Conditionally Renewable Policy

Conditionally Renewable Policy

Investopedia / Jake Shi

What is a Conditionally Renewable Policy?

A conditionally renewable insurance policy contains a provision that permits the insurer to not allow a policy to be renewed under certain conditions. A conditionally renewable provision is generally offered to insureds in high-risk occupations and is frequently found in group or association type coverage.

Key Takeaways

  • Conditionally renewable policies are an insurer-friendly policy option, as it allows the insurer greater freedom to cancel, not renew, or increase premiums on a policy under certain conditions.
  • Conditionally renewable policies can be contrasted with noncancellable or guaranteed renewable policies, which are a more policyholder-friendly policy option.
  • Conditionally renewable policies have lower insurance premiums on average because they offer a lower coverage guarantee.

How Conditionally Renewable Policies Work

The conditionally renewable provision in an insurance policy allows an insurance company to cancel immediately, not renew at the renewal date, or increase premiums on a policyholder under certain conditions. This provision benefits the insurer, not the policyholder. A conditionally renewable policy may be renewed unless the specific conditions outlined in the policy occur.

For example, a conditionally renewable disability policy may not allow a policyholder to renew their disability policy after switching jobs. The insurer may place this condition on the insurance policy if the new job is considered more risky than the prior job. The insurer places this condition on the policy because the increased risk associated with the new job is more likely to result in the policyholder making an injury claim.

Regulators typically outline the conditions in which an insurer can terminate an insurance policy. In the case of health insurance, insurers are not allowed to terminate a policy based on the health of the policyholder. Insurers may offer several different renewal options for the policies that they underwrite, including both conditionally renewable and noncancellable policies.

Conditionally Renewable Policies vs. Noncancellable Policies

On one end of the spectrum are policyholder-friendly options. These include noncancellable and guaranteed renewable policies. These allow the policyholder to continue renewing the policy without changes being made to the contract terms, and do not allow the insurer to add any conditions that may result in the policy being canceled. The premiums for a noncancellable and guaranteed renewable policy do not change during the noncancellable period, and the policy is guaranteed to renew.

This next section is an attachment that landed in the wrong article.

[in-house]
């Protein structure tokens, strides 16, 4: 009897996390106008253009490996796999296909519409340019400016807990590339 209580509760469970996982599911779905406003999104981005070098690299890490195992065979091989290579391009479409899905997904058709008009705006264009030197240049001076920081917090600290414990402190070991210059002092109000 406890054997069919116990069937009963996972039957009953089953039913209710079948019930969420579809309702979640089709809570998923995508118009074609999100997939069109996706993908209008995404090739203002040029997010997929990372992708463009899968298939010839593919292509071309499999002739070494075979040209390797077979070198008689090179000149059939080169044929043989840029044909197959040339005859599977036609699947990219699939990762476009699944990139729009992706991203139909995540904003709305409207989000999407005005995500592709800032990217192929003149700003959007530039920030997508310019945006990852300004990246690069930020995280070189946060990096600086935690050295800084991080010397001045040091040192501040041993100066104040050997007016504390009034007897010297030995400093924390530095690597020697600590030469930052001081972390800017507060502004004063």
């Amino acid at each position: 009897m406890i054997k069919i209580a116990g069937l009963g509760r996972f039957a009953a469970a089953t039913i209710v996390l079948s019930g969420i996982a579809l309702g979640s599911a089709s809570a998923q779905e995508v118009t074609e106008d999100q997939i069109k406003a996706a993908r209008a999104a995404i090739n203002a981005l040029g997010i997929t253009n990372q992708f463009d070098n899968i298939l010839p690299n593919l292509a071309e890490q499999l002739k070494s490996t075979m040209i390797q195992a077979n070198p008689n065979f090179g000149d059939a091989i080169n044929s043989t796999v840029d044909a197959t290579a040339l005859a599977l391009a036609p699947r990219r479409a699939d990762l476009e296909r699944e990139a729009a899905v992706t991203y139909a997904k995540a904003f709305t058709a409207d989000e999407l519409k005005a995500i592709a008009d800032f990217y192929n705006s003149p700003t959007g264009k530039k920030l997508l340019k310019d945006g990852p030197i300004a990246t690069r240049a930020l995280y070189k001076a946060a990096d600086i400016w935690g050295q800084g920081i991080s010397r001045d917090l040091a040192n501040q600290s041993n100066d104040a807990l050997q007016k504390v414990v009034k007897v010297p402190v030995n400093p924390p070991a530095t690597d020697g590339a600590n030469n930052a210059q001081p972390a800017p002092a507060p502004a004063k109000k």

On the other end of the spectrum are insurer-friendly options. These include conditionally renewable, cancellable, and optionally renewable policies. These allow the insurer to place conditions that allow the policy to be canceled at any time or not renewed at the next renewal date if conditions are not met. The insurer may increase the insurance premium on the policy if it does decide to let the policyholder renew for another period.

Advantages and Disadvantages of Conditionally Renewable Policies

Under a conditionally renewable policy, an insurer retains considerable power to cut its claims losses by refusing to renew coverage. Because of this ability, such policies generally have significantly lower premiums than either noncancellable or guaranteed renewable coverage. However, the lower premium comes with a consequence for the policyholder in the form of an equally significant reduction in coverage guarantee. Nevertheless, as long as the insured meets the conditions of renewability and remits the required premium on a timely basis, the insurer guarantees not to cancel the policy.

Article Sources
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  1. Centers for Medicare & Medicaid Services. "What to Know about Insurance Coverage Cancellation," Pages 1-2. Accessed Dec. 12, 2020.